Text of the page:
Apr-19-14  RookFile: Lol, I never knew that. I just had this crazy idea Lasker wanted to win the game.
Apr-19-14  Granny O Doul: Similarly, Fischer's "edge moves" at Reykjavik, namely the Game One pawn grab on h2, his early ...Nh5 in the Benoni game and a Nb5-d6 move in the Game 4 Bc4 Sicilian were all cryptic reminders of his constant threat to run away from the match. Depending on who you read.
Apr-19-14
Premium Chessgames Member
  Richard Taylor: <Nicocobas: <Richard Taylor> Did he write about psychoanalysis and chess?>

I don't know. I think that the psychological aspects of chess are, however, of vital importance. Nimzovich wrote about this after he won one major international tournament and the way he (if he could) guide his opponents into positions they didn't like. Also he talked of the need to control nerves.

Many writers on chess have talked about this (I missed picking up a book about why players blunder and thus how to minimise this). In this respect Soltis is very good with his books - if I had more time to study chess.

I once used psychology, luck and some good play to win a tournament (or more than one): the first was when I used to play on WCN when I got a bit obsessed with playing ONLY 1 minute games. I entered the daily "Marathon" (there were a lot of players every day) and someone said: "Players players over 2000 or at least 1800 will win this. I forget my rating, but I typed, I will win this. By typing that it put me in a fighting mood and I proceeded to win every game even against 2000+ players. I didn't repeat it as physical fitness (alertness) also comes into chess and I think I was always a bit tired after a few games.

But when I won a B Grade tournament in 2006 (I won two, as well as some Rapid tournaments, and for those my real problem was getting enough sleep before the tournaments, as in those I didn't, I lost games badly)* I said to myself that I would do well, but not to be concerned about losses, and I had a few opening ideas. Then I proceeded to play each game as it came up and I didn't pay any attention to the score table. I kind of put the games from my mind as if I WASNT in a tournament. In the last game I played a young fellow who, three quarters of the game through: stopped me for a chat about taking a draw, weighing up the pros and cons. I took this in my stride. But up till then I had geared myself to play in what I thought was a strategical manner, so I then found ways to attack. Meanwhile I rejected the offer (suddenly, at that stage, I "realised" I could win or might win). I won an exciting game.

In another aspect, one I find hard, psychology is essential: and that is when fortunes turn in the game. I have a book by Yermolinsky who talks about this.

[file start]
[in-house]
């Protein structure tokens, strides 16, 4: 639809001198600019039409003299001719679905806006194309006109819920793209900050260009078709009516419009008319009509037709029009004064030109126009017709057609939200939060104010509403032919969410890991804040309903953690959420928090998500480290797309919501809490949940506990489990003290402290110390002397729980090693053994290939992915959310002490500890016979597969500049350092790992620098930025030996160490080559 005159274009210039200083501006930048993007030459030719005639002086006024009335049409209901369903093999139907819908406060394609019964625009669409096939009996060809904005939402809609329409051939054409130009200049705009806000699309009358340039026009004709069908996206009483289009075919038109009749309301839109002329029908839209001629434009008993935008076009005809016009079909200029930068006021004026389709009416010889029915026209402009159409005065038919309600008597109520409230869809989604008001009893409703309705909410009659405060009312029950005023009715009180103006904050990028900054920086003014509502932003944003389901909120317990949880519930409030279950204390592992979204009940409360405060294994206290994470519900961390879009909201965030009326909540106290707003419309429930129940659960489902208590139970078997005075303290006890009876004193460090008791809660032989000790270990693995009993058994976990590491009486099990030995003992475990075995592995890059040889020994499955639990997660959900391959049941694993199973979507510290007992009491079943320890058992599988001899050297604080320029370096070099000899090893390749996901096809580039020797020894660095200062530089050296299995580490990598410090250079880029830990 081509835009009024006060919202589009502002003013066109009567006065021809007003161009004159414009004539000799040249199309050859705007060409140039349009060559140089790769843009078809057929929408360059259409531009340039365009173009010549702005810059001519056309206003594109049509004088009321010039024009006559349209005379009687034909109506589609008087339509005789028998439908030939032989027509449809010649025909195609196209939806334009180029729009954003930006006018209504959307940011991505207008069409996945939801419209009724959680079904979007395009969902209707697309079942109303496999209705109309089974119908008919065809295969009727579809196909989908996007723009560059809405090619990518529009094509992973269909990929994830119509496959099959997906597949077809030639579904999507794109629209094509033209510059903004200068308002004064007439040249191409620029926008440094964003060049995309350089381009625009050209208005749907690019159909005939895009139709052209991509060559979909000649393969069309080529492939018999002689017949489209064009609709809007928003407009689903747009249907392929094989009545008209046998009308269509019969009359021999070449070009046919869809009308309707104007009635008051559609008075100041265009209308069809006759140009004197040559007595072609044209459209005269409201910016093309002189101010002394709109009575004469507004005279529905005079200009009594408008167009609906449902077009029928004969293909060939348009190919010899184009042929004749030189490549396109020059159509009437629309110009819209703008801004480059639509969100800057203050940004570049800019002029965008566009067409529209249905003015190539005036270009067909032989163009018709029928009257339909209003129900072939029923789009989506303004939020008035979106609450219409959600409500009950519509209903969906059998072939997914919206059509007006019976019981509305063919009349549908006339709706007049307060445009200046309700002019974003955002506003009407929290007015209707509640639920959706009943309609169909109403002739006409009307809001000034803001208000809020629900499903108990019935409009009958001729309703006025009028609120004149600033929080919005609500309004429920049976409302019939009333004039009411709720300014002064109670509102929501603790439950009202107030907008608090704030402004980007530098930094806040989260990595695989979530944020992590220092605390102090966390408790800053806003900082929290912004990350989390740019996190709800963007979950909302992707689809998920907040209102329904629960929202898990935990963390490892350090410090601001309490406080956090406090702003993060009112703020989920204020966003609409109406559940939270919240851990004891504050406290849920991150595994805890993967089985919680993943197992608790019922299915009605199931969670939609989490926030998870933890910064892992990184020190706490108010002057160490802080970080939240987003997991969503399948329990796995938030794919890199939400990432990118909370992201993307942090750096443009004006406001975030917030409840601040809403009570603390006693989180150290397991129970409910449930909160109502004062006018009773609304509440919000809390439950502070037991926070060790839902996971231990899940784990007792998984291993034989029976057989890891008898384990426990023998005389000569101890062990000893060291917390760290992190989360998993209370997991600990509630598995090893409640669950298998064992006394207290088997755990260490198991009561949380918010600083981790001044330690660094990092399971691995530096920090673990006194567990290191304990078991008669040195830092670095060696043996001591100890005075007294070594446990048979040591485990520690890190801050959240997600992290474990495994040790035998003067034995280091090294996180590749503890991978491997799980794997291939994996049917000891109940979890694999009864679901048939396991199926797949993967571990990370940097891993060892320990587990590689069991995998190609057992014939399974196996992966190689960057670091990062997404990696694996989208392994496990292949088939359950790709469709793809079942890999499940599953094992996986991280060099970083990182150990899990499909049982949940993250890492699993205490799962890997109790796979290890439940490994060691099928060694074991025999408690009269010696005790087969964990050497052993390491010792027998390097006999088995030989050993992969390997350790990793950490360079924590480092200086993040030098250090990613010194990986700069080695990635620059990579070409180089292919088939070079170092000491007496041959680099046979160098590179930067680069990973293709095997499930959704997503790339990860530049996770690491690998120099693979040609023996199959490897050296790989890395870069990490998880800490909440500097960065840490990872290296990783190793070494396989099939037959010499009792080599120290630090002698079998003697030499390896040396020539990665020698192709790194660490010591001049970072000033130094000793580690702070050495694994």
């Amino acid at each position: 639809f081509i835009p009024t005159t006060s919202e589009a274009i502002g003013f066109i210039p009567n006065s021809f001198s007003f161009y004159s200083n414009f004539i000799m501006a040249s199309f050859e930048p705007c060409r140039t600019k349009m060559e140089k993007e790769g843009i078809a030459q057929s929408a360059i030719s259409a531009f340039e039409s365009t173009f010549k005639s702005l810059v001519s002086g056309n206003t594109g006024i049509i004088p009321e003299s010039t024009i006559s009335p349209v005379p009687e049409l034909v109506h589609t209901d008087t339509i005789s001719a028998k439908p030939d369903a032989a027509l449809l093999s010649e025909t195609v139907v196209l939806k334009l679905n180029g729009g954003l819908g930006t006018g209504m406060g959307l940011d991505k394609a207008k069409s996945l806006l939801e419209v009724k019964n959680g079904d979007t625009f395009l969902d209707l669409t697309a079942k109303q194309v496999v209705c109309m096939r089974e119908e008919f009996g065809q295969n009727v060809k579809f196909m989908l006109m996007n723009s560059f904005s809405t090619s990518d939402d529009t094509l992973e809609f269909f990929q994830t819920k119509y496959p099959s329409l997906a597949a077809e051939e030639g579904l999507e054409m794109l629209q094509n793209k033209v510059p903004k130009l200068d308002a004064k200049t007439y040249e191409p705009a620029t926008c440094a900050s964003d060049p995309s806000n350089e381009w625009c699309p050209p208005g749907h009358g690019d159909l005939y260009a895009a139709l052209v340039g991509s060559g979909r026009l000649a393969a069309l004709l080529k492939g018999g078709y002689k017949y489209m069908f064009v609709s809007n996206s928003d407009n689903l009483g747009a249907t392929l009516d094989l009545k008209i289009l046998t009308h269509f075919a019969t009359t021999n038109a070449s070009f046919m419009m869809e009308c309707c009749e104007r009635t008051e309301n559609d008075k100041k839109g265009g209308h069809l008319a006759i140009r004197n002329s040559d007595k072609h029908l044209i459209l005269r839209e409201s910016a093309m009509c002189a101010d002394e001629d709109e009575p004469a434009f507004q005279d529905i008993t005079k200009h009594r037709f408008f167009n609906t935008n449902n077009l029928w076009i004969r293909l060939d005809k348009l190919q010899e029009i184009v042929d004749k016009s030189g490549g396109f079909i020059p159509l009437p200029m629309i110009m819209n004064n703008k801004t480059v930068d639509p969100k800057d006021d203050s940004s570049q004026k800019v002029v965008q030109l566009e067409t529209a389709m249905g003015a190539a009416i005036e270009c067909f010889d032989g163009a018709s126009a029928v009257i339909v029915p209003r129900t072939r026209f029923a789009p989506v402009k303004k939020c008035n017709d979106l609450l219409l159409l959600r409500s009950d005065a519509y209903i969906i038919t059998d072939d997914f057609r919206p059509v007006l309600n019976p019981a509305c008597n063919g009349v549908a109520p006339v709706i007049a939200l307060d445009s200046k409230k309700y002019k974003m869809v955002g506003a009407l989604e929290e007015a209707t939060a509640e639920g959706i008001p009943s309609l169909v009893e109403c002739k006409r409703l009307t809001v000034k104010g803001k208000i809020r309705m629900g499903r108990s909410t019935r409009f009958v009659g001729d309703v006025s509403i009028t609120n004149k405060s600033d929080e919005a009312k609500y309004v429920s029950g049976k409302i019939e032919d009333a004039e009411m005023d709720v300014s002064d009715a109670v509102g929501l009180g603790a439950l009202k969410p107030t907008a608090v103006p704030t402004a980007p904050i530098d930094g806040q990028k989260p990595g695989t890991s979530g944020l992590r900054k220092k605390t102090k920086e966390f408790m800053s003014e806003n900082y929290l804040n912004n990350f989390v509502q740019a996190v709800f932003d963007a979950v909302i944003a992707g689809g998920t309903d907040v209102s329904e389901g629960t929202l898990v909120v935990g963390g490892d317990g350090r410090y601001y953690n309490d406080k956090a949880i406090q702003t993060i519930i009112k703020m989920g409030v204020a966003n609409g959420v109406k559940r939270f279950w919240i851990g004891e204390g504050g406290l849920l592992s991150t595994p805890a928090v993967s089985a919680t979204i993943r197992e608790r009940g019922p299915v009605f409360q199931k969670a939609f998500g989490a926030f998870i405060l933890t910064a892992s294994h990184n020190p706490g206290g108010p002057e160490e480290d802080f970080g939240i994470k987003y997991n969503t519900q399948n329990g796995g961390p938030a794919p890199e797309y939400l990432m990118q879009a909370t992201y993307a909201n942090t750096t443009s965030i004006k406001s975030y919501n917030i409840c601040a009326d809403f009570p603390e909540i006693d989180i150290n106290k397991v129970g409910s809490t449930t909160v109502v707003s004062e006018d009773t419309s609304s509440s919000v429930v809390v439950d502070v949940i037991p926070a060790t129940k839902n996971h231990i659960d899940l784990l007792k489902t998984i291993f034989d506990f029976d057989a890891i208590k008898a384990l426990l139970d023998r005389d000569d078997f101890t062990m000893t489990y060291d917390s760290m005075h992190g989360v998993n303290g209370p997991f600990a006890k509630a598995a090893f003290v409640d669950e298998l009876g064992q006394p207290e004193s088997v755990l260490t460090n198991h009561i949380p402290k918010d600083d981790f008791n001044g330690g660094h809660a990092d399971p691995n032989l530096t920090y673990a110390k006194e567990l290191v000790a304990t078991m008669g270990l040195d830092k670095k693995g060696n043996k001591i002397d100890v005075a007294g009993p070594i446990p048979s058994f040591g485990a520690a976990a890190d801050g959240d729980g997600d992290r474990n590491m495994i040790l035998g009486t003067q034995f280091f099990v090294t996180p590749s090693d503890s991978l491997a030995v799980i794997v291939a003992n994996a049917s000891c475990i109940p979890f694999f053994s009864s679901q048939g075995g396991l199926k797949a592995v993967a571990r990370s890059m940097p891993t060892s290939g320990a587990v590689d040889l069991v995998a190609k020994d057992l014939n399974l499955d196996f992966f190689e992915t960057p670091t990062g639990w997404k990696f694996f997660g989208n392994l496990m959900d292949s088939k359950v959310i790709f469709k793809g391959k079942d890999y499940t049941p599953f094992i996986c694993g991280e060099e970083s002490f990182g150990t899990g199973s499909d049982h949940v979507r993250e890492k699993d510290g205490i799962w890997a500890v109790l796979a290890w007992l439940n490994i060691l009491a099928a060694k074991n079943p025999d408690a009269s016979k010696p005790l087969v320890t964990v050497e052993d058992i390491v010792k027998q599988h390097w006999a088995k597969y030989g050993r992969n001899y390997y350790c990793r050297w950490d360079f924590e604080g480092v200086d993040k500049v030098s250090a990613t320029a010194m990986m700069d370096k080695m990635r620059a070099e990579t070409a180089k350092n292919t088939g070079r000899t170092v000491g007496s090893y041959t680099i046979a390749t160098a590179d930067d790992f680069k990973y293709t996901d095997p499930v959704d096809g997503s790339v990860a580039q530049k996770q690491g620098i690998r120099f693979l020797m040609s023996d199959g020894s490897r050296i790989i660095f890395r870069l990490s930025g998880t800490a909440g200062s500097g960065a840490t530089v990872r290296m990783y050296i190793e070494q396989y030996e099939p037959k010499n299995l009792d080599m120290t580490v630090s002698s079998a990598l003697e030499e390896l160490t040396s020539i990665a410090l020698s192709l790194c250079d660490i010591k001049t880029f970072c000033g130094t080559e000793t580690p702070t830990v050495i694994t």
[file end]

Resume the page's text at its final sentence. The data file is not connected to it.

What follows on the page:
To improve there are the usual study methods but also getting prepared for such reverses of fortune in a game or in a long tournament: so I recall winning a piece with a tactic against a friend of mine, and then when he regained it after an error by me, I was so disconsolate I collapsed and resigned - in what I later found was a drawn or drawable position!

There are also errors made that one undoes. I watched a video of one of the Kasp-Karpov matches and I was impressed with this by Karpov when he moved a piece back from where he had wronly placed it to where he should have, and thus managed to draw:

"And at move x, you played your piece back here to square z: is this possible that the great Karpov can do this even?"

Karpov: "Of course, otherwise you get a-crush." !

Now I recalled that and used it in a game by relocating a piece to a defensive place.

So psychology and the mental state of the player is hugely important as you can see in the latest WC challenge with strange play at times by Kramnik, Svidler, and Aronian. Although added to all this is the problem of fatigue (hence physical fitness and well-being), time management, and a positive psychological outlook. Then there is luck, we all need luck!

*Hence good sleep is needed, so no late night prep. unless it is a certainty!

Apr-20-14
Premium Chessgames Member
  Richard Taylor: Lasker did utilise psychology though and he wrote on philosphy (he was also a friend of Einstein, who was really a philosopher-physicist).

His idea was to enter into positions that, while perhaps not "perfect", were irritatingly hard to beat. He especially adopted the exchange variation of the Ruy Lopez (and recall that Fischer used it a few times for what were, in part, psychological reasons, although these morph into "positional reasons" as one can go directly into an ending and "dispute" the doubled pawns versus the 2 Bishops); and against Tarrasch (who was indeed a great player) it worked partly because of the latter's perhaps dogmatic views.

Lasker though had learned from Tarrasch and also from Steinitz and Morphy. His Chess manual is a good read, esp. for those interested in "chess lore".